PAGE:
And obviously, we will continue to work not only to clarify the nature of our commitment; we obviously want to see it. And the President mentioned last night our ongoing commitment to domestic legislation regarding climate change. But I’ll take the question as to if the United States has to take a specific step and we haven’t done that yet. QUESTION:
On Iran, P.J., is there going to be a P-5+1 conference call on next steps toward Iran, notably sanctions, this week?MR. CROWLEY:
Not to my knowledge.QUESTION:
Have you checked? Is it that you just don’t know or you’ve checked and --MR. CROWLEY:
I have checked.QUESTION:
And you have no reason to believe that there is one, or you --MR. CROWLEY:
Correct. Well, I mean, as to next steps, as the Secretary outlined today, we will continue our consultations on the track that we’re on. We regret that in light of the – Iran’s inability to respond to our offer of dialogue and specific proposals that we’ve made, that we are looking at what should be done on the pressure of the sanctions track. We will continue to work with our partners and put forward ideas in the coming weeks. But as to a particular next step this week, I think that report is not correct.QUESTION:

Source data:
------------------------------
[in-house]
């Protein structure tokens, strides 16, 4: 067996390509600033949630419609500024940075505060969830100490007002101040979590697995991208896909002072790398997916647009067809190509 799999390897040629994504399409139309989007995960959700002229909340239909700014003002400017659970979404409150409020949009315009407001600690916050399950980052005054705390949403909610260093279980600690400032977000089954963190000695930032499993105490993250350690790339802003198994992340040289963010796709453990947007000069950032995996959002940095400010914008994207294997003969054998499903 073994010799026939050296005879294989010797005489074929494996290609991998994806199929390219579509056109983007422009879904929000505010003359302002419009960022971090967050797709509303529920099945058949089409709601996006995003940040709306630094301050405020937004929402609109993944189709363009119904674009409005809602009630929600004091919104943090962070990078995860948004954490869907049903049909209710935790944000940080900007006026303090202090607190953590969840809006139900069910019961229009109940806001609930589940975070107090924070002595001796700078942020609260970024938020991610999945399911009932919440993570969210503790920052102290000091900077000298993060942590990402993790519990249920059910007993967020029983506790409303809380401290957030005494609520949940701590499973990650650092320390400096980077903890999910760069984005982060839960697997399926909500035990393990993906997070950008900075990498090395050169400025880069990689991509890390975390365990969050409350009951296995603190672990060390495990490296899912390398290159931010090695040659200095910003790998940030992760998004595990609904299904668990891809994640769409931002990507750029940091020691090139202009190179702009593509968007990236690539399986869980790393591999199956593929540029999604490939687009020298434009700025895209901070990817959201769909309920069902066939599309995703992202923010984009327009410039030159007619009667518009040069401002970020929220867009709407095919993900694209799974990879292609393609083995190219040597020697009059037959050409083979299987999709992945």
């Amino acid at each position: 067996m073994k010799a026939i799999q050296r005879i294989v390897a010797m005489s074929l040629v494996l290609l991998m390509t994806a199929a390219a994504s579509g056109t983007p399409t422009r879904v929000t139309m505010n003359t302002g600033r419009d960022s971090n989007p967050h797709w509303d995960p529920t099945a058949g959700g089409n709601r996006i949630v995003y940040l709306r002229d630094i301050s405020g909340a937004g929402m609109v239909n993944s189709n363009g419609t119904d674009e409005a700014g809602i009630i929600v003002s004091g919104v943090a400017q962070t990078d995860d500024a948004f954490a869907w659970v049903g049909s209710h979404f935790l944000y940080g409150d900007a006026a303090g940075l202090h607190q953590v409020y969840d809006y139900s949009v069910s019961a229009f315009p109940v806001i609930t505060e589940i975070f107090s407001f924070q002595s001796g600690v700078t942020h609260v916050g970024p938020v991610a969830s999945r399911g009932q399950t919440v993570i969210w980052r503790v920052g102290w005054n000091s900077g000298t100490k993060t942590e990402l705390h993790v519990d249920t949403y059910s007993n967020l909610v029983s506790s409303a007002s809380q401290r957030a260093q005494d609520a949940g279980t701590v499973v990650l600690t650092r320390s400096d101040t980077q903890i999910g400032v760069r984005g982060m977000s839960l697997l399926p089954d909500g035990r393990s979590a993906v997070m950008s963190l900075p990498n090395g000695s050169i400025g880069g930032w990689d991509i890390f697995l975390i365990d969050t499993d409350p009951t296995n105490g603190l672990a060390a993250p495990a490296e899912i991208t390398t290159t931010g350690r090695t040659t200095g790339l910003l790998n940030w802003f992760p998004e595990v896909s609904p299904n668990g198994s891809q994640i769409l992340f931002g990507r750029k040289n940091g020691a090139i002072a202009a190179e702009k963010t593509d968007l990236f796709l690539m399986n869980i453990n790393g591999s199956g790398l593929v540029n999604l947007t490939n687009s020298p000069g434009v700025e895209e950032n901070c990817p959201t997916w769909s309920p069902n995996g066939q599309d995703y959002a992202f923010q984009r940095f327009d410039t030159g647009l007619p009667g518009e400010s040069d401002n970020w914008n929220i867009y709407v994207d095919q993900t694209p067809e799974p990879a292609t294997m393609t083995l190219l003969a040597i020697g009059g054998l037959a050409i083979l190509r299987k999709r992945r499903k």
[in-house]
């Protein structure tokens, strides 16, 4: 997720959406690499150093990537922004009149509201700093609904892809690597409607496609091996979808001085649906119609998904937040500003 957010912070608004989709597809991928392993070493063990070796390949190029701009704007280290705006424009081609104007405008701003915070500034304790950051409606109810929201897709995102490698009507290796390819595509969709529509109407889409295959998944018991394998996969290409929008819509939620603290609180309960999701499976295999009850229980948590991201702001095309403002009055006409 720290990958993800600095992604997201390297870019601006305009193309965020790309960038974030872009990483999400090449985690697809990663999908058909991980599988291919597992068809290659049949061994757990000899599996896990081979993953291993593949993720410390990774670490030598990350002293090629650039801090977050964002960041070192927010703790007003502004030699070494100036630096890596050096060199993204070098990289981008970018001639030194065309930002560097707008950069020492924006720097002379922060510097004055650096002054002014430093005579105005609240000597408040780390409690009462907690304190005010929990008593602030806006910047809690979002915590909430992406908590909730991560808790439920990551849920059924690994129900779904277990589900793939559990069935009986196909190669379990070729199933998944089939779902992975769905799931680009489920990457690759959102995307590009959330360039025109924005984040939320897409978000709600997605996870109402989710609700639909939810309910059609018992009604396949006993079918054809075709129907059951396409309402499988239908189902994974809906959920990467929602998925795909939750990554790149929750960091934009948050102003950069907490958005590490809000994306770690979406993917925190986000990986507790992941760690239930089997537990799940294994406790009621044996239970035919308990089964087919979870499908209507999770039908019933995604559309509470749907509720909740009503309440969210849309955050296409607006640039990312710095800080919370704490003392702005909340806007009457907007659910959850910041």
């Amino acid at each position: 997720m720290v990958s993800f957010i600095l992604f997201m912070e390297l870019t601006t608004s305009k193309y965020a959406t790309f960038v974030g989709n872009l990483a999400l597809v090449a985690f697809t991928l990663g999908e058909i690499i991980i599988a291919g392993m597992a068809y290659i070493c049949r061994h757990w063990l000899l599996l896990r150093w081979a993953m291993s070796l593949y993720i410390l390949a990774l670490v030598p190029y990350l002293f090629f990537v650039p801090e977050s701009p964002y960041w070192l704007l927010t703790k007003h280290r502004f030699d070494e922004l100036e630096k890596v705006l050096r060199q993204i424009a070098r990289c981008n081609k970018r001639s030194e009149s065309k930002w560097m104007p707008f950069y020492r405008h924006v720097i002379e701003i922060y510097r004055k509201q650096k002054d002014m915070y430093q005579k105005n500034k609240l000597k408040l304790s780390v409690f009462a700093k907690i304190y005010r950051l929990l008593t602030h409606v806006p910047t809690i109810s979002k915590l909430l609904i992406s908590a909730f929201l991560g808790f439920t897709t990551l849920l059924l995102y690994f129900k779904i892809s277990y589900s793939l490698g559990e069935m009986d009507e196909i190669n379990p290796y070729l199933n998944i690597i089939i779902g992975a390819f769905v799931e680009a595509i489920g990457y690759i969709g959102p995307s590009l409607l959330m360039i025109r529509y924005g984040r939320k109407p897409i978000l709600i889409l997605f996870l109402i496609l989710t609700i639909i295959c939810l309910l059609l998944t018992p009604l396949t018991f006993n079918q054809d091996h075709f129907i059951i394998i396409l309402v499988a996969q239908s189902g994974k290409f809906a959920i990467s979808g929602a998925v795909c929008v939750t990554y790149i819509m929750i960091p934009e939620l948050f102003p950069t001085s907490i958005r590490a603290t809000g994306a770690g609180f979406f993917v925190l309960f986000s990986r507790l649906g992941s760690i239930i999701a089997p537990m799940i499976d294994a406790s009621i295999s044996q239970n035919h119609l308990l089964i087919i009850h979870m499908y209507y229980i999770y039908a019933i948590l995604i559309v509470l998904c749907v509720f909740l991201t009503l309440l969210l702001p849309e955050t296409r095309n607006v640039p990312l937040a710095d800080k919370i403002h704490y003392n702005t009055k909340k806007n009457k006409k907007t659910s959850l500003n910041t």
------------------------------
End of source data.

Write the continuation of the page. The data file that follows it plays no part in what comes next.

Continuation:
Thank you. QUESTION:
Can you give us any more details on what the United States is doing to cooperate with Haiti to protect children at risk? I didn’t quite understand when you said we’re affirmatively putting people in place. Does that mean more U.S. officials are going to -- MR. CROWLEY:
I’m not sure – I don’t think I said quite that. I mean, we have people who are working here in Washington. We do have people who are working already on the ground. We have an office here in Washington to – that is focused on Haiti. But we’re – UNICEF is in the lead, but we will work to supplement their efforts to combat child trafficking. Part of this will be simply informing those who are – NGOs in particular who are deeply – faith-based groups who are deeply engaged in the recovery effort in China – I mean, in Haiti to be on the lookout for signs that there may be trafficking going on.